“Collaborative Climate Action – a Prerequisite for more Ambitious Climate Action”, published by the GIZ Projects “Climate Policy Meets Urban Development” and “Vertically integrated Climate Policies” in February 2021, revolves around the theory and practice of multi-level climate governance.
More ambitious and effective climate policy is urgently needed. Even with a complete implementation of the current Nationally Determined Contributions, global warming projections drastically surpass the target of limiting warming to 2 °C, and far exceeds the necessary 1.5 °C. With their agglomeration of people and economic activity, cities and regions (i.e. the subnational level) play an essential role in achieving sustainability goals, mitigating GHG emissions and adapting to climate change. Without cities and regions, national governments cannot achieve their internationally set climate goals, much less raise their ambitions.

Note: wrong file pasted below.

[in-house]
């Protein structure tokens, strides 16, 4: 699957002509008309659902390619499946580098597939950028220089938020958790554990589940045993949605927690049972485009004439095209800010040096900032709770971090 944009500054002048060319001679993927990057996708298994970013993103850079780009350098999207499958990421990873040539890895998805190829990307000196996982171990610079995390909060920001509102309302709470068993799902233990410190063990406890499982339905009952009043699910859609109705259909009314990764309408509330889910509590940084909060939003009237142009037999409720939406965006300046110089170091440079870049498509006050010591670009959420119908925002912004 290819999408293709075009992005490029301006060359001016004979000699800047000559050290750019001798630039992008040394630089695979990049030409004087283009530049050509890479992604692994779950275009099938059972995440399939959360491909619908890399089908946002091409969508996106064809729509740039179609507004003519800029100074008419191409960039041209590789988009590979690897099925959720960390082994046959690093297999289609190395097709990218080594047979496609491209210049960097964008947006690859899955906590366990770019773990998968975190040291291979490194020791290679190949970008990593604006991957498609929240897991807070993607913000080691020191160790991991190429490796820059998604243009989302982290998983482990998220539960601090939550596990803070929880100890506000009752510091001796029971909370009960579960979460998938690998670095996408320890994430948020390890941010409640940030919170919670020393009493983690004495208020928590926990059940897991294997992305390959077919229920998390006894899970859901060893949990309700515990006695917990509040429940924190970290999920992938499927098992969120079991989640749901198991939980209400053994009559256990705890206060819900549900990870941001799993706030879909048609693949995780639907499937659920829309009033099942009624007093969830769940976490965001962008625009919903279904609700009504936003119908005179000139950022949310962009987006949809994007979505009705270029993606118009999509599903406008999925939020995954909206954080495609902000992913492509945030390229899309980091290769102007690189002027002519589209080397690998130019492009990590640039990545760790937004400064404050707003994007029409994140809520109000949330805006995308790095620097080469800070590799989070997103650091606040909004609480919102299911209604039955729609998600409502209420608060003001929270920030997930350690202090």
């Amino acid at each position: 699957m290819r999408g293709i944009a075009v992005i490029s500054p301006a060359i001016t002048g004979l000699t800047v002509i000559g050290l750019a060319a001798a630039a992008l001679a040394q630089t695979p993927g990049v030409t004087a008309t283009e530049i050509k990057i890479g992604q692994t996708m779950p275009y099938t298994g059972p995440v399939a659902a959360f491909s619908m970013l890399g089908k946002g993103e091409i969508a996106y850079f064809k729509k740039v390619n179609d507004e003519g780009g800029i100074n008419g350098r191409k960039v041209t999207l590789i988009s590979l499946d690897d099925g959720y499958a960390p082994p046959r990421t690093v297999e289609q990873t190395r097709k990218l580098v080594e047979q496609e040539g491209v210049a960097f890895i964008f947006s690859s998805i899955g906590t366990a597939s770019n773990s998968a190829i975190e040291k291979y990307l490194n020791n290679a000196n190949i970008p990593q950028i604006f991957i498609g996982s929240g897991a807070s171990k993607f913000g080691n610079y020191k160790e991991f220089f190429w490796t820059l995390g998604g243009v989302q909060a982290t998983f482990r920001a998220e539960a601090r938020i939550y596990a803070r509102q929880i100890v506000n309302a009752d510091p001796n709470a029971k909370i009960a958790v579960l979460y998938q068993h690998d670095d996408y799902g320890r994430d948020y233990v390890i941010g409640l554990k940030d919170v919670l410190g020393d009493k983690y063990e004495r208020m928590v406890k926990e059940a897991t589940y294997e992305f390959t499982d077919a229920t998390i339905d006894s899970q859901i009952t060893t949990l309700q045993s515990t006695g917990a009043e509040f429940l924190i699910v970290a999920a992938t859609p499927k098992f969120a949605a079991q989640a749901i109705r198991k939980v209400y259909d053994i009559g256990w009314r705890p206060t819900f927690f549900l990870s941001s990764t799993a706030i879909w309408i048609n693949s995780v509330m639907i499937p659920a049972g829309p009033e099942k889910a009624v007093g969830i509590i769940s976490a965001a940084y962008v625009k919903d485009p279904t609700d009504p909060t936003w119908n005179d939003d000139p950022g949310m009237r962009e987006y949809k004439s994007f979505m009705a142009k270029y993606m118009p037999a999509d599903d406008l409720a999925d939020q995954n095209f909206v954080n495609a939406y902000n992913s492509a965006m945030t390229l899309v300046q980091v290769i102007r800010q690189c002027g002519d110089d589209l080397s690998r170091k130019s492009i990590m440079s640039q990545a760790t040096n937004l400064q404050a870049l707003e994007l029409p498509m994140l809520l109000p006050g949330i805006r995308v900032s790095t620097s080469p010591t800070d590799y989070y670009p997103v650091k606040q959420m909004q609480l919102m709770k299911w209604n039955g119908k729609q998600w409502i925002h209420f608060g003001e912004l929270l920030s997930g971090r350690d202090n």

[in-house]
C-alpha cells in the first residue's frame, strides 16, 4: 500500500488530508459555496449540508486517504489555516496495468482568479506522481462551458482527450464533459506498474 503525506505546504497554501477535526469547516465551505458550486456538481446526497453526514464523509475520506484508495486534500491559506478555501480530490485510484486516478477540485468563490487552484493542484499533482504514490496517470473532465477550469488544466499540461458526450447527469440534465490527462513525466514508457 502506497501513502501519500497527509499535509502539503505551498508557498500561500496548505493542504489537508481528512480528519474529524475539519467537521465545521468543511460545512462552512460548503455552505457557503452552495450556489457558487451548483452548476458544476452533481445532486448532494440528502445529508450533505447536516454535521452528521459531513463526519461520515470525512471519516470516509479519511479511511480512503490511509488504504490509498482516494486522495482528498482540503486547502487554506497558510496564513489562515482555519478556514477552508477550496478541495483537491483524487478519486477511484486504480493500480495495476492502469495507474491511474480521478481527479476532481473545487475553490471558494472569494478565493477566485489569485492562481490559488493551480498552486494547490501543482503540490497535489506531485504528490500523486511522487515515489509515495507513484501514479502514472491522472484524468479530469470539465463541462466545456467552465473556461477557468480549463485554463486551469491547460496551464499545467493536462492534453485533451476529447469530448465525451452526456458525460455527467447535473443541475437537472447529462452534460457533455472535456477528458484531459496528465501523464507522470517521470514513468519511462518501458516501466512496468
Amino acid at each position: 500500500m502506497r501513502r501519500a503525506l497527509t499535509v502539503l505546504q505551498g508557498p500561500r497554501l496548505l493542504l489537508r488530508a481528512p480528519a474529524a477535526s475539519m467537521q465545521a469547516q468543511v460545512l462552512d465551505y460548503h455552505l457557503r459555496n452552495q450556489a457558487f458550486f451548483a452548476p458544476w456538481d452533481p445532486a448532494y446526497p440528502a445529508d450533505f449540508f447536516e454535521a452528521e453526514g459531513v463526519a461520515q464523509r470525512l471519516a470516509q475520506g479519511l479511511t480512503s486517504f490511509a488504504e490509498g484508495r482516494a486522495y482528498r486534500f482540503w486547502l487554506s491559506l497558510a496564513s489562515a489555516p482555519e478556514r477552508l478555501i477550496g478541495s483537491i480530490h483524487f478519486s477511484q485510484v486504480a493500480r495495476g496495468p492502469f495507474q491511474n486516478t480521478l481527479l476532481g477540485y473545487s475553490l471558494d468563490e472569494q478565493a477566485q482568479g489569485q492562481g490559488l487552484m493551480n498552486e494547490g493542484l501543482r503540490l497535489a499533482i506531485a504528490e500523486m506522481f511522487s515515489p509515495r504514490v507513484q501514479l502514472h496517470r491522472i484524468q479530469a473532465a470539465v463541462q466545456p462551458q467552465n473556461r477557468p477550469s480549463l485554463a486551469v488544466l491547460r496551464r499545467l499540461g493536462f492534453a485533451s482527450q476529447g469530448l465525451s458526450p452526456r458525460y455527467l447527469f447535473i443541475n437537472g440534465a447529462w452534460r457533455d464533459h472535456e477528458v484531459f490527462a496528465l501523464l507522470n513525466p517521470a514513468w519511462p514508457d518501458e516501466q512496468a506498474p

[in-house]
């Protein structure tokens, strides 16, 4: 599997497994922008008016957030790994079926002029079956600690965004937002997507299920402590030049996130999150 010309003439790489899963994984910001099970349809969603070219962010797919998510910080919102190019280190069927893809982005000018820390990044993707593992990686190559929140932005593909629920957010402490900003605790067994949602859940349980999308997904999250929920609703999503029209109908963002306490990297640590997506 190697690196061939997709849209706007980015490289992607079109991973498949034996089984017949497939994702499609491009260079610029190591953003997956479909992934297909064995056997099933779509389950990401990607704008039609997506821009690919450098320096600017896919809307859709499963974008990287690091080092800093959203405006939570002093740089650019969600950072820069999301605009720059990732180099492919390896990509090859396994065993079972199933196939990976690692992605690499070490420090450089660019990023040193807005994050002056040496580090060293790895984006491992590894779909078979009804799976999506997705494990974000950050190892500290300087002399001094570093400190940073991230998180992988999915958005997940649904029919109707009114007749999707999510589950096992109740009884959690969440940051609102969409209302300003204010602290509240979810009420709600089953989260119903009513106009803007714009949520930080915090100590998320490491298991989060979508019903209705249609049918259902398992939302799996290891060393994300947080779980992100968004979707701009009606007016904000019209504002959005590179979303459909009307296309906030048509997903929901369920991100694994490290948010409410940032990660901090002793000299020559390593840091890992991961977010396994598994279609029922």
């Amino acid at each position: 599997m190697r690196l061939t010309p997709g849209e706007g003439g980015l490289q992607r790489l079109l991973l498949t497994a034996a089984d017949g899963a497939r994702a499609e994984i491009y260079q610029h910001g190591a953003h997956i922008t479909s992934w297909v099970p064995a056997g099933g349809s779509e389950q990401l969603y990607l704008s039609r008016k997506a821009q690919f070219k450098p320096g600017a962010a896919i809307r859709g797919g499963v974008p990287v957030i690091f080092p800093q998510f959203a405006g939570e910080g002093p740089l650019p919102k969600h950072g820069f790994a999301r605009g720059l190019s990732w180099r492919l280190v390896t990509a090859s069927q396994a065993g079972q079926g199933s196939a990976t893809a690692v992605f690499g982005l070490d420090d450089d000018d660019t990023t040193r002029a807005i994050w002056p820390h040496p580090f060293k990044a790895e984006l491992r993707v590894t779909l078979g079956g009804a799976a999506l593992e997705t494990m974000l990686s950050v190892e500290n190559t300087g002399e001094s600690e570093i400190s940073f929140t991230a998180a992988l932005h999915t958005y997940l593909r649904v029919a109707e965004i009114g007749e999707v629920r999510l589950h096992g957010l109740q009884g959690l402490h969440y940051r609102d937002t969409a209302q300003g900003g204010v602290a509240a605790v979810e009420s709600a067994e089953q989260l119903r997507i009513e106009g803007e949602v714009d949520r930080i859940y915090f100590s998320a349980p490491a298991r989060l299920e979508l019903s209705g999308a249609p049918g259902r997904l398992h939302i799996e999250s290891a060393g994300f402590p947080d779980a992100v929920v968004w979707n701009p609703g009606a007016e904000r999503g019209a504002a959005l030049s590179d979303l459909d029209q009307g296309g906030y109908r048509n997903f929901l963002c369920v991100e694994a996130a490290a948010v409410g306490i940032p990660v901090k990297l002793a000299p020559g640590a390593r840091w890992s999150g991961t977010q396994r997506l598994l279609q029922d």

The report therefore outlines the necessity for more ambitious and well-coordinated climate action across levels of government, introduced as collaborative climate action (CCA), and the important role that regions and cities play in attaining national and international climate goals. When all levels of government utilise their competences, tasks, budgets, experts, contacts and cooperation partners in a targeted and coordinated manner, they can achieve more together than each actor would alone. At the same time, joint action prevents the creation of contradictory incentives and can save significant resources, whether it be money, personnel or time. Collaborative climate action is introduced as a guiding principle for creating effective policy as well as possible policies to foster cooperation across government levels. Multi-level climate governance therefore contributes to consistency and coherence in climate policy, from the international to the local level.
“Collaborative Climate Action – a Prerequisite for more Ambitious Climate Action” suggests instruments to foster cooperation between government levels and offers examples from practically implemented policies. The report is therefore a resource both for those interested in theoretical insights as well as for those seeking ideas for implementation.